All of us go through stages of learning in our Bible study. Each time we read something like Paul’s letter to the Romans, we see it with new eyes. Unless, of course, we feel as though we have been given
approved explanations and put them in a box, put a ribbon on it, stick it on a shelf, and lay it aside. If you don’t do that—if you keep if open to where you can see it—you’ll learn some things.
The problem with dogma is it tends to prevent growth. A given doctrine or dogmatic reading of a passage leads us to think we have arrived. And in this life, folks, we never arrive at our final destination. And what I’ve found is that cultivating an open mind is an important element of continuing to grow.
Now, I’ve done Romans before. I taught it in college for about seven years; I’ve done it in The Life and Teachings of Paul; I’ve done in on radio in the Christian Origins series; and yet every time I come back in here the idea develops further. Peter understood this about Paul’s letters, writing:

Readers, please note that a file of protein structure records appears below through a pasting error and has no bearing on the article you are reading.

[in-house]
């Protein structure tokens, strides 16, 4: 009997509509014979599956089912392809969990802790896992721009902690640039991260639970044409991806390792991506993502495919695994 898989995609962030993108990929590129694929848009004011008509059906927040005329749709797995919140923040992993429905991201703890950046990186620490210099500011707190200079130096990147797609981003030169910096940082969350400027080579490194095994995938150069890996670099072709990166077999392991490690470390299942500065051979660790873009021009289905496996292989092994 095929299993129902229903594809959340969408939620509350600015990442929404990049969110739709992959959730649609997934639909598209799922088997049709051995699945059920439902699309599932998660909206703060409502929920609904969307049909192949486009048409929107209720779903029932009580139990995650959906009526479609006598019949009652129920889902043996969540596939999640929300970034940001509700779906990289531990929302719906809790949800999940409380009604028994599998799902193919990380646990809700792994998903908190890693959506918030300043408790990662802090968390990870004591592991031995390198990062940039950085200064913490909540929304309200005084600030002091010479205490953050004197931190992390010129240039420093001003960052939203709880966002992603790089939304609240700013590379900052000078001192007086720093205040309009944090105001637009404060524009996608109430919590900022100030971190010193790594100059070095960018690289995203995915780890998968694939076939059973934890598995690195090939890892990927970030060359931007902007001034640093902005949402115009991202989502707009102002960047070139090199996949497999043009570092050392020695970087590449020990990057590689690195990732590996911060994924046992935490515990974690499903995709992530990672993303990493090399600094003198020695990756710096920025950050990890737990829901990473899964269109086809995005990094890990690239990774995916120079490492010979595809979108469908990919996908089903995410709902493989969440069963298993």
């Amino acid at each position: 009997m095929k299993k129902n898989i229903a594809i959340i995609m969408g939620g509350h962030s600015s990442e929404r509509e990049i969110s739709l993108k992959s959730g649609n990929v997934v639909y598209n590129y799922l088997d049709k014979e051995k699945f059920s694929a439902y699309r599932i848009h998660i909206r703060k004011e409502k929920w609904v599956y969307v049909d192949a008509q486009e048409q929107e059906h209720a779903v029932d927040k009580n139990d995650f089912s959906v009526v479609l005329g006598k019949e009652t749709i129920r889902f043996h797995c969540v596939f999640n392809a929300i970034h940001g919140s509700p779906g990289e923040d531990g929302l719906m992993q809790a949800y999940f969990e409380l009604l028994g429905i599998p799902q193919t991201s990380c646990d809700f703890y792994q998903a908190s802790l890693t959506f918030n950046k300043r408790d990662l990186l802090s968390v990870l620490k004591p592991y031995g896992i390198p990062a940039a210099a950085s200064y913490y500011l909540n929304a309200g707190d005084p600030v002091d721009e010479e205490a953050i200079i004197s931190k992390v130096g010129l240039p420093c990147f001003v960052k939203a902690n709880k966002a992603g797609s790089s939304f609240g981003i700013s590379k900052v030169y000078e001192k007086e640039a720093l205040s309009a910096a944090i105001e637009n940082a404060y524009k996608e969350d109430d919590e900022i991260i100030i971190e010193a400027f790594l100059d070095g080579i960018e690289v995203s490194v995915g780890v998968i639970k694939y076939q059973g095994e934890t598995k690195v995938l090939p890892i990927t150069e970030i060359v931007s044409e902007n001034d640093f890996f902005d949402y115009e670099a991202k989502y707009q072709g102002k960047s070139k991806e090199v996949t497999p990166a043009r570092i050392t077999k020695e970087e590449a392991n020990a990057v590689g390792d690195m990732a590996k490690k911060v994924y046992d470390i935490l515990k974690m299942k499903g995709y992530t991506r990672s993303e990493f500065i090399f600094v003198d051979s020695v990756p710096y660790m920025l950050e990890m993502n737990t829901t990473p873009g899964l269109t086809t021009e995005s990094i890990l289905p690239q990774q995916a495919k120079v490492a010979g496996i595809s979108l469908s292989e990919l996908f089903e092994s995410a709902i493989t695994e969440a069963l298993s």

And account that the longsuffering of our Lord is salvation; even as our beloved brother Paul also according to the wisdom given unto him has written unto you; As also in all his epistles, speaking in them of these things; in which are some things hard to be understood, which they that are unlearned and unstable twist, as they do also the other scriptures, unto their own destruction. You therefore, beloved, seeing you know these things beforehand, beware lest you also, being led away with the error of the wicked, fall from your own steadfastness. But grow in grace, and in the knowledge of our Lord and Savior Jesus Christ. To him be glory both now and forever. Amen.
I don’t want to suggest that there aren’t places where we know exactly where we are, and the 3rd chapter of Romans closed with a mile marker—it’s unmistakable—as we begin today’s study in Romans, chapter 4.